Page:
Bank fraud charges are serious white-collar crimes that can carry heavy penalties if convicted. Bank fraud occurs when an individual is accused of deceiving a bank, financial institution, or a bank’s depositors by providing false information in order to steal money, funds, credit, assets, securities, or other property owned by, in the custody of, or under the control of a financial institution by means of false or fraudulent pretenses, representations, or promises. Bank fraud is punishable by lengthy prison sentences and hefty fines.
In bank fraud cases, the term financial institution can refer to credit unions, mortgage lenders, Federal Reserve banks, banks insured by the Federal Deposit Insurance Corporation (FDIC), or any other financial institution that accepts deposits of money or other financial assets. An individual who provides false information about his or her identity or financial situation on credit applications to any of these institutions or who improperly uses financial transactional devices, like checks, credit, or debit cards, can be charged with a crime.
Criminal defense attorneys at Berry Law can help when your reputation, business, and finances are on the line. If you’ve been charged with bank fraud, contact the team at Berry Law. Let their experience with white-collar criminal defense work for you.
How Can an Attorney Defend Against Bank Fraud Charges?
A major burden of proof for prosecutors in bank fraud cases surrounds the intention of the defendant. Prosecutors must be able to prove that the defendant knowingly and intentionally deceived the bank or financial institution in question. In other words, they must show that the defendant committed the fraudulent actions of which they are accused knowing they were committing fraud.
One defense against bank fraud is that the defendant’s actions were not deliberate and that they were not done in an attempt to defraud anyone by receiving assets, money, securities, credits or property from a financial institution through the use of pretense or false information.
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What Constitutes Bank Fraud in Nebraska?
Bank fraud charges fall under a very broad umbrella of offenses, including the following:
Check and Credit Card Fraud
Fraudulent use of checks and credit cards are some of the most common types of bank fraud today. With the rise in online shopping, there has also been an uptick in credit and debit card fraud. Forgery, theft, and check kiting are examples of financial transactional device fraud.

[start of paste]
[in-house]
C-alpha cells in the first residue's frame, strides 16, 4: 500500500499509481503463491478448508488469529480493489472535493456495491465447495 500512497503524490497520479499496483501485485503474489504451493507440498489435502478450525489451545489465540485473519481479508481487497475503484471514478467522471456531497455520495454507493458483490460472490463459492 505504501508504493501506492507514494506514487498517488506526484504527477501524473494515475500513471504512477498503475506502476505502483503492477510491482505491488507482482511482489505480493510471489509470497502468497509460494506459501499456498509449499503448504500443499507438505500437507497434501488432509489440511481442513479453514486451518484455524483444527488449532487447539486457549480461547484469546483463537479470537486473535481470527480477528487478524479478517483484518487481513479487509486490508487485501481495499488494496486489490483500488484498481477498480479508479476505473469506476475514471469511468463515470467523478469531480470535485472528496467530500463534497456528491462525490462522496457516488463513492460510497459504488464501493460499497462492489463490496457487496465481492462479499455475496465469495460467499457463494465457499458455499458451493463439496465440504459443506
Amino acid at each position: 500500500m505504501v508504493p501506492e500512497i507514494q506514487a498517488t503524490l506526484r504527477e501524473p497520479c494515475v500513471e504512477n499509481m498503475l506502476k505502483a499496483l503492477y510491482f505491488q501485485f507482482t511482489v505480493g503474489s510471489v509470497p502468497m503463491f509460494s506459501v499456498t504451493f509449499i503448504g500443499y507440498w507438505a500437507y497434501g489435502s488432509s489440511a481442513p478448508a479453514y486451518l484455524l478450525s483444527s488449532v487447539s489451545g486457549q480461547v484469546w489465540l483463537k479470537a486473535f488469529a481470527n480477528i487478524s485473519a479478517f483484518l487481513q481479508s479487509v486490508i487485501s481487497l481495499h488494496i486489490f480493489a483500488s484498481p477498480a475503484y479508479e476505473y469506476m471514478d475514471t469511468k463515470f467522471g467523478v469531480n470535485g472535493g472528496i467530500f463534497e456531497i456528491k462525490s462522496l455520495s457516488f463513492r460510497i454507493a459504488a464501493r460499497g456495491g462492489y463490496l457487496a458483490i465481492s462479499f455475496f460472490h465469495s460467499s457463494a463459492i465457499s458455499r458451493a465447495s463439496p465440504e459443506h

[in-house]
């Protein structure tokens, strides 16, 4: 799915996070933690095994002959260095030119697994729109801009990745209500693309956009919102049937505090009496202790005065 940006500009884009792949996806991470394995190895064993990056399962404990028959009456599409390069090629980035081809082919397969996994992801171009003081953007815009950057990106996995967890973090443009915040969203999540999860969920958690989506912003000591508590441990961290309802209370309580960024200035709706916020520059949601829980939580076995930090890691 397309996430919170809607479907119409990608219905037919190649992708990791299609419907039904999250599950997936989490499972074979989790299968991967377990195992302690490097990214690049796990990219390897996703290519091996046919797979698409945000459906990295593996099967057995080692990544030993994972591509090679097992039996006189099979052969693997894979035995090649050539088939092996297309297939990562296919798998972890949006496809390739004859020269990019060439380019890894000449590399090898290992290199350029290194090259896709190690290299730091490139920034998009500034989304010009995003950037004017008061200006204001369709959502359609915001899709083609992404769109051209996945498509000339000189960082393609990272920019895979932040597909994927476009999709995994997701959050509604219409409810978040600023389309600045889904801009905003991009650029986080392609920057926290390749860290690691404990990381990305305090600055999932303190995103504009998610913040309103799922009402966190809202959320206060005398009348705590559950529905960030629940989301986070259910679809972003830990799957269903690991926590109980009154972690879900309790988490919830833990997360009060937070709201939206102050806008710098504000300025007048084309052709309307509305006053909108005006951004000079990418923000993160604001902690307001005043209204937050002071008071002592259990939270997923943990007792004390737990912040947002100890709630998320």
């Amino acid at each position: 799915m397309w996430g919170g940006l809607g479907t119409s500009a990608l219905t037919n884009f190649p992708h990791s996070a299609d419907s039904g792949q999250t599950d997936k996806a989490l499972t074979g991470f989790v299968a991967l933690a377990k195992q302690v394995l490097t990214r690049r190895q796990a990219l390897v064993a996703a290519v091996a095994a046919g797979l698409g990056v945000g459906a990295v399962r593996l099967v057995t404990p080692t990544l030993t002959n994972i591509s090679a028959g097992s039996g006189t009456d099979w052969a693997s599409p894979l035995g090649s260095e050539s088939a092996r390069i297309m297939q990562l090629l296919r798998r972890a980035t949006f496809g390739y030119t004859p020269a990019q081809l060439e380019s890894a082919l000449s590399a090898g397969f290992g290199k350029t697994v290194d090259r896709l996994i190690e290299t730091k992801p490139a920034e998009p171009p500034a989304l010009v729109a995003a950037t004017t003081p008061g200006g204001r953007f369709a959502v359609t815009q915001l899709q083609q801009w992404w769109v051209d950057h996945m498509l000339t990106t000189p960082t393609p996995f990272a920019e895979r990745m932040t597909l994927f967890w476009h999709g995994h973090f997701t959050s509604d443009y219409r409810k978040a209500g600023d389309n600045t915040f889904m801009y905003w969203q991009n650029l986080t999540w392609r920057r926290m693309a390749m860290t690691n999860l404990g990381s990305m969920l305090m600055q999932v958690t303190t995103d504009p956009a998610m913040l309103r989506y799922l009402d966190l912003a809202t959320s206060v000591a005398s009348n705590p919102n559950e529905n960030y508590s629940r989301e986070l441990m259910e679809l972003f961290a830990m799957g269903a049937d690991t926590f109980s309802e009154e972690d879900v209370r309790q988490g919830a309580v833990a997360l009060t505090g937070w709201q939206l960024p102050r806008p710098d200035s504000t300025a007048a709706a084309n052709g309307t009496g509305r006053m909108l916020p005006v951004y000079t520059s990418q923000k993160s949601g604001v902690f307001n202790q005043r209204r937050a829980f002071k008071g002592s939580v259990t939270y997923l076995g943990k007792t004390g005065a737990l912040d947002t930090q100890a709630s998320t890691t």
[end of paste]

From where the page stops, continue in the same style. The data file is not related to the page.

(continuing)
Forgery occurs when an individual alters information on the face of a check. This could include changing personally-identifying information, signing another person’s signature to deposit or cash a check that doesn’t belong to them, or changing the amount for which the check is made out. For example, adding zeros to the amount to make the check appear to be made out for a larger sum.
Criminal impersonation is another type of credit card bank fraud that involves obtaining or recording personal identification information and accessing or attempting to access another person’s financial resources to obtain credit, money, goods, services, or anything else of value. Providing false, misleading, or omitted information such as a name, occupation, financial circumstances, assets, and liabilities in order to fraudulently obtain a credit or debit card is a type of bank fraud.
In jobs involving persons with access to checks and credit cards, including the post office, corporate payroll companies, and tax authority officials, bank fraud is prevalent as well. It occurs when checks are stolen and deposited into fraudulently created bank accounts, or when any type of identity theft is committed for financial gain. Other times, bank fraud may look like stealing account data from credit cards and using it to go on a spending spree.
Check kiting, or writing bad checks, is when an individual makes a payment using a check that they know their account doesn’t have the funds to cover. Booster checks are another form of bad check writing, in which a bad check is deposited into an account in order to boost the account balance. Another check is then written to pay a typically maxed-out credit card bill. While the credit card has available funds, the individual continues to make charges.
The use of a credit card or debit card to obtain money, credit, property or services, or to make a payment knowing that the card has expired, been revoked, canceled, forged, altered, counterfeited, or unauthorized is a type of bank fraud.
Money laundering involves money that has been gained illicitly and individuals who try to give it the appearance of being legitimately earned. While money laundering doesn’t involve assets that belong to a bank directly, it does involve lying to a bank regarding the origin of the money. Therefore, bank fraud charges are often brought alongside money laundering charges.
Internet Banking Fraud, Phishing Schemes, and Bank Impersonation